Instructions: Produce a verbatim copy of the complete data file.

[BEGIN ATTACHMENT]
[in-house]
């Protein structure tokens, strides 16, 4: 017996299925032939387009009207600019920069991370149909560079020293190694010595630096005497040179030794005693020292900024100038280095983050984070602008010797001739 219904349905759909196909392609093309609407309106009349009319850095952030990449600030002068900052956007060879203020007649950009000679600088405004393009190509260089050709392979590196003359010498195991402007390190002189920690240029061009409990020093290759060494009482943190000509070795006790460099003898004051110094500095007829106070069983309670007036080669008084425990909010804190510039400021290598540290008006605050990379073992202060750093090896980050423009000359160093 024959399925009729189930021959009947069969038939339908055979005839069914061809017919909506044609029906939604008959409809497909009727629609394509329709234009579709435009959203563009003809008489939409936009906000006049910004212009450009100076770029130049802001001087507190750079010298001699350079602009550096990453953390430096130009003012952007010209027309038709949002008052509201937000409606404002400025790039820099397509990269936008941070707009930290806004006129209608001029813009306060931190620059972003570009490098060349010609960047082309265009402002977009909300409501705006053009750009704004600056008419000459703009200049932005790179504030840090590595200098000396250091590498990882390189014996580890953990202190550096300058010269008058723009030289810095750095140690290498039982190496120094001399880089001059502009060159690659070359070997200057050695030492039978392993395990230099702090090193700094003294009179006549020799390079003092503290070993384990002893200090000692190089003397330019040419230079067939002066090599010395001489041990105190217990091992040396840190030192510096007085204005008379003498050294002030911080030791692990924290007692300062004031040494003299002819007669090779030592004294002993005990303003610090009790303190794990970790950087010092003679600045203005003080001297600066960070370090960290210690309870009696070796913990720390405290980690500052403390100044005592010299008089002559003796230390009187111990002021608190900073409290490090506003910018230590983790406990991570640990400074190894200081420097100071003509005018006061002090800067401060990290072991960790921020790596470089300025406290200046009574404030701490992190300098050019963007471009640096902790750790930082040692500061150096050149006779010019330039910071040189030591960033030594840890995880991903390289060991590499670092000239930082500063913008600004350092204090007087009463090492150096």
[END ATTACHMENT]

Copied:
[in-house]
């Protein structure tokens, strides 16, 4: 017996299925032939387009009207600019920069991370149909560079020293190694010595630096005497040179030794005693020292900024100038280095983050984070602008010797001739 219904349905759909196909392609093309609407309106009349009319850095952030990449600030002068900052956007060879203020007649950009000679600088405004393009190509260089050709392979590196003359010498195991402007390190002189920690240029061009409990020093290759060494009482943190000509070795006790460099003898004051110094500095007829106070069983309670007036080669008084425990909010804190510039400021290598540290008006605050990379073992202060750093090896980050423009000359160093 024959399925009729189930021959009947069969038939339908055979005839069914061809017919909506044609029906939604008959409809497909009727629609394509329709234009579709435009959203563009003809008489939409936009906000006049910004212009450009100076770029130049802001001087507190750079010298001699350079602009550096990453953390430096130009003012952007010209027309038709949002008052509201937000409606404002400025790039820099397509990269936008941070707009930290806004006129209608001029813009306060931190620059972003570009490098060349010609960047082309265009402002977009909300409501705006053009750009704004600056008419000459703009200049932005790179504030840090590595200098000396250091590498990882390189014996580890953990202190550096300058010269008058723009030289810095750095140690290498039982190496120094001399880089001059502009060159690659070359070997200057050695030492039978392993395990230099702090090193700094003294009179006549020799390079003092503290070993384990002893200090000692190089003397330019040419230079067939002066090599010395001489041990105190217990091992040396840190030192510096007085204005008379003498050294002030911080030791692990924290007692300062004031040494003299002819007669090779030592004294002993005990303003610090009790303190794990970790950087010092003679600045203005003080001297600066960070370090960290210690309870009696070796913990720390405290980690500052403390100044005592010299008089002559003796230390009187111990002021608190900073409290490090506003910018230590983790406990991570640990400074190894200081420097100071003509005018006061002090800067401060990290072991960790921020790596470089300025406290200046009574404030701490992190300098050019963007471009640096902790750790930082040692500061150096050149006779010019330039910071040189030591960033030594840890995880991903390289060991590499670092000239930082500063913008600004350092204090007087009463090492150096």